With those thoughts bouncing around the empty freight car that once housed my brain, I am currently in the process of moving on to the next adaptation for my personal my ALS strategy as espoused by Dagmar Munn. Munn was diagnosed with ALS in 2010 and shares her thoughts and wellness ideas at ALS News Today.

“I have followed a simple formula for daily living based on the wellness principles I once taught to others,” writes Munn.
“I keep my thoughts in the here and now, exercise daily, and practice optimism. Imagine my delight when I discovered several studies validating the components of my plan.”

Munn calls her plan the “4 Ms.” Medication, mindfulness, motion, and mood.




Here’s how it works:

  • Medication: Follow your doctor’s advice and take all prescribed medications. These will help delay and manage your ALS symptoms.
  • Mindfulness: Practicing active mindfulness decreases anxiety, depression, and disease progression. It has also predicted a higher quality of life for patients who practice mindfulness. Practicing mindfulness can help victims feel they have some semblance of control, increased awareness and confidence that they are moving safely
  • Motion: Moderate exercise can be beneficial for ALS patients. Recent studies have shown exercise, even in small amounts by ALS patients, has reduced molecular changes. Another study demonstrates that motion improves lifespan and eases ALS symptoms.
  • Mood: Higher levels of emotional well-being with a slower progression of ALS is an obvious result in battling the disease. Facing life’s curveballs can easily bring down a person’s mood. When difficulties arise that create problems coping with change, ask yourself what has changed and what you need to do to find someone who can help.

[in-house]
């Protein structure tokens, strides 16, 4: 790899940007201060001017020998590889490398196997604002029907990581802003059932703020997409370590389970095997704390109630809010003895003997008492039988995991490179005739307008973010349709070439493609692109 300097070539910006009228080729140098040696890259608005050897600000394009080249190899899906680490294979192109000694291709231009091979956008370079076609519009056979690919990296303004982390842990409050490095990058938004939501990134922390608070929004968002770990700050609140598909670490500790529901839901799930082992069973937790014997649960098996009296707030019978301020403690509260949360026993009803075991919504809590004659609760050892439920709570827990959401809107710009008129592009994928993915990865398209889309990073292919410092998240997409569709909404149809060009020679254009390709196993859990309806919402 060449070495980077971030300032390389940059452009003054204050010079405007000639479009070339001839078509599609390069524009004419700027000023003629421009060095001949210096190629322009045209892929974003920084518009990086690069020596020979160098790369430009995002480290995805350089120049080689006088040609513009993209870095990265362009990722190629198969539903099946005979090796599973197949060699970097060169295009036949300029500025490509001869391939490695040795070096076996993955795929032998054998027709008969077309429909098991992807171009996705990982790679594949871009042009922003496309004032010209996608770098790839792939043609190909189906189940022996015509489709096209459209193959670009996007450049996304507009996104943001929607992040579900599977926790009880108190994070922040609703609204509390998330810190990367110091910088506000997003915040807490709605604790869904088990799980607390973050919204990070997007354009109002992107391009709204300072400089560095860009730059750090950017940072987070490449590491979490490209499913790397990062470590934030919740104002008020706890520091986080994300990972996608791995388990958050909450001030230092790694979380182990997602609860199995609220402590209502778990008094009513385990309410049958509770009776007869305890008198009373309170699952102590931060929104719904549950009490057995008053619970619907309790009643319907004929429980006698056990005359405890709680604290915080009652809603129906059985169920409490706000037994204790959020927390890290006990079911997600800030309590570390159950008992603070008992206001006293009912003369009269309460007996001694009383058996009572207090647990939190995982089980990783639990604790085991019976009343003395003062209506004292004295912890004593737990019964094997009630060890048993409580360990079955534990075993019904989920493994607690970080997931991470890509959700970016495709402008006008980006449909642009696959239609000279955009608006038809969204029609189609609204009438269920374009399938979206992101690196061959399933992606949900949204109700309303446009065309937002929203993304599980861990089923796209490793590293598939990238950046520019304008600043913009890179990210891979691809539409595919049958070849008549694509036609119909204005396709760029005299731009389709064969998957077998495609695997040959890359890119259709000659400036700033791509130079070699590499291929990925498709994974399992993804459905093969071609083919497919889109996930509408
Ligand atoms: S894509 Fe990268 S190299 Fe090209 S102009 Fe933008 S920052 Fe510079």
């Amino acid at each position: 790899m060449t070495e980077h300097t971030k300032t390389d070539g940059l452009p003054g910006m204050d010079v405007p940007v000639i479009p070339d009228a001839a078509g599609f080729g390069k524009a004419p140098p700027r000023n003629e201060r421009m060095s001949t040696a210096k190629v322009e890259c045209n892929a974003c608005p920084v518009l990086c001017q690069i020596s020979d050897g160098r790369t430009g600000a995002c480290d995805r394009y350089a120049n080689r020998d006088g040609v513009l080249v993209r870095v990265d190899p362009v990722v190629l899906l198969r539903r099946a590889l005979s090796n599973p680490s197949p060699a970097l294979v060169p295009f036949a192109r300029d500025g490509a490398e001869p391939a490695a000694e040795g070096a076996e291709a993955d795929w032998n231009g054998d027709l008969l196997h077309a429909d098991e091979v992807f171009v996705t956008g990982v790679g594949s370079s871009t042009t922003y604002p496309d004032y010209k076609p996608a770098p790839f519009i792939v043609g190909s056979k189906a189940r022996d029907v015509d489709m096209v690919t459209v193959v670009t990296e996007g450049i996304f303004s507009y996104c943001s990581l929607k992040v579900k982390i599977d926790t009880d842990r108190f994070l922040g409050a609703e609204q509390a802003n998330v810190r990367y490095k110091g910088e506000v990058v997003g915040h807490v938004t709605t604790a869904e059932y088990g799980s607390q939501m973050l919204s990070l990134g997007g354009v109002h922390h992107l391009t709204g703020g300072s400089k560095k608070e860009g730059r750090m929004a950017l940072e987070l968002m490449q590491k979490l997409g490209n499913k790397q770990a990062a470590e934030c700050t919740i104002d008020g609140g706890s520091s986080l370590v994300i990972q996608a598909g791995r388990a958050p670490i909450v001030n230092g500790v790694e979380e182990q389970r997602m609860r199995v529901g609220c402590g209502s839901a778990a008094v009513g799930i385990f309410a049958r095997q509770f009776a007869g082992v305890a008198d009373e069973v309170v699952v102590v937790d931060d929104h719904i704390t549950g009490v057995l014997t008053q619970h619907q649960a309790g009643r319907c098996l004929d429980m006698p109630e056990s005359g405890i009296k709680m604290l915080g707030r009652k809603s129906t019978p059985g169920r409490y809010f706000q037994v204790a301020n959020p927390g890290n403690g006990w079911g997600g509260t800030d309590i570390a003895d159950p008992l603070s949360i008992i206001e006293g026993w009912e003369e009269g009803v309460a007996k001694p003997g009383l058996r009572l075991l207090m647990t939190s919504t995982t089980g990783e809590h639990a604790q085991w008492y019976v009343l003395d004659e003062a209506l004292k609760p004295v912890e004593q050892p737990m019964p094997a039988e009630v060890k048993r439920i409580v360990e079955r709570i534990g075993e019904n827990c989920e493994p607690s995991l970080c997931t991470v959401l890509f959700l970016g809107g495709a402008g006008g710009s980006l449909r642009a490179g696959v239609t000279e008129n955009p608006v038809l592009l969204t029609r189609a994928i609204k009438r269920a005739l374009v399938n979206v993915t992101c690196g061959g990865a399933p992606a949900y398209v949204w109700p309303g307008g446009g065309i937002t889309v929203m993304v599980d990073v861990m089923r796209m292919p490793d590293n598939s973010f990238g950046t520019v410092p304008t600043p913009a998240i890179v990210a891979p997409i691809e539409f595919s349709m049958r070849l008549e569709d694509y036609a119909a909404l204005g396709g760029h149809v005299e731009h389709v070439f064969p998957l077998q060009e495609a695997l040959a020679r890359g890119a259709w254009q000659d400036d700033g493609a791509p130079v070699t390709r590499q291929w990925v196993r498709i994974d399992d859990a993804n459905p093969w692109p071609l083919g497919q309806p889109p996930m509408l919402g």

In reality, Dagmar Munn left out two other important Ms

Be sure to eat some M&Ms on a regular basis.

All they really do is taste good but they also add two more “Ms” to your list and certainly, six has to be better than four, right?

Besides, as everyone knows, “a spoonful of sugar helps the medicine go down, in a most delightful way.”

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About the Author:

Bob Taylor is a veteran writer who has traveled throughout the world. Taylor is an award-winning television producer/reporter/anchor before focusing on writing about international events, people and cultures around the globe.

Taylor is the founder of The Magellan Travel Club (www.MagellanTravelClub.com)

Read more of What in the World and Bob Taylor at Communities Digital News

Read more of Bob’s journeys with ALS and his travels around the world

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Bob Taylor

Bob Taylor

Bob Taylor has been travel writer for more than three decades. Following a career as an award winning sports producer/anchor, Taylor’s media production business produced marketing presentations for Switzerland Tourism, Rail Europe, the Finnish Tourist Board, Japan Railways Group, the Swedish Travel & Tourism Council and the Swiss Travel System among others. He is founder of The Magellan Travel Club (www.MagellanTravelClub.com) and his goal is to visit 100 countries or more during his lifetime.